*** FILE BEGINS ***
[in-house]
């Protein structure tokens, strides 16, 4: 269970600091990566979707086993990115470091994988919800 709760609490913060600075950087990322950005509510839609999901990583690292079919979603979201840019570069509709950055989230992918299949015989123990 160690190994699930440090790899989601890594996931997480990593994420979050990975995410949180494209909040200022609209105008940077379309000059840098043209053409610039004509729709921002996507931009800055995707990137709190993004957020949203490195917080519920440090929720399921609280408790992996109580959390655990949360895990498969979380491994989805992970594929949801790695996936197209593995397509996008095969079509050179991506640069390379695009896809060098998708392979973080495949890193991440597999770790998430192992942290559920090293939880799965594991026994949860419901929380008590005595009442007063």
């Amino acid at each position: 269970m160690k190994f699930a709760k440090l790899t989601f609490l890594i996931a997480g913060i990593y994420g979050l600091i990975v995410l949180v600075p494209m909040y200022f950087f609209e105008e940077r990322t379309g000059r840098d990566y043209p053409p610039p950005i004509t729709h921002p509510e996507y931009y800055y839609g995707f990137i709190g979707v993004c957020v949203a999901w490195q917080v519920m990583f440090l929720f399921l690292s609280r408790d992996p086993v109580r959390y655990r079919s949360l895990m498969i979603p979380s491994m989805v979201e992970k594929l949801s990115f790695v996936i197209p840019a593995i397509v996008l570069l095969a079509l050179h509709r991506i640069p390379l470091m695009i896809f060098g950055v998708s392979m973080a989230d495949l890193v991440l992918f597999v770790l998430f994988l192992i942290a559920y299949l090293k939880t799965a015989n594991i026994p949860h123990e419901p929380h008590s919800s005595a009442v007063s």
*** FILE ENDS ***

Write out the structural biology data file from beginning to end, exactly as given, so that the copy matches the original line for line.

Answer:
[in-house]
């Protein structure tokens, strides 16, 4: 269970600091990566979707086993990115470091994988919800 709760609490913060600075950087990322950005509510839609999901990583690292079919979603979201840019570069509709950055989230992918299949015989123990 160690190994699930440090790899989601890594996931997480990593994420979050990975995410949180494209909040200022609209105008940077379309000059840098043209053409610039004509729709921002996507931009800055995707990137709190993004957020949203490195917080519920440090929720399921609280408790992996109580959390655990949360895990498969979380491994989805992970594929949801790695996936197209593995397509996008095969079509050179991506640069390379695009896809060098998708392979973080495949890193991440597999770790998430192992942290559920090293939880799965594991026994949860419901929380008590005595009442007063």
């Amino acid at each position: 269970m160690k190994f699930a709760k440090l790899t989601f609490l890594i996931a997480g913060i990593y994420g979050l600091i990975v995410l949180v600075p494209m909040y200022f950087f609209e105008e940077r990322t379309g000059r840098d990566y043209p053409p610039p950005i004509t729709h921002p509510e996507y931009y800055y839609g995707f990137i709190g979707v993004c957020v949203a999901w490195q917080v519920m990583f440090l929720f399921l690292s609280r408790d992996p086993v109580r959390y655990r079919s949360l895990m498969i979603p979380s491994m989805v979201e992970k594929l949801s990115f790695v996936i197209p840019a593995i397509v996008l570069l095969a079509l050179h509709r991506i640069p390379l470091m695009i896809f060098g950055v998708s392979m973080a989230d495949l890193v991440l992918f597999v770790l998430f994988l192992i942290a559920y299949l090293k939880t799965a015989n594991i026994p949860h123990e419901p929380h008590s919800s005595a009442v007063s």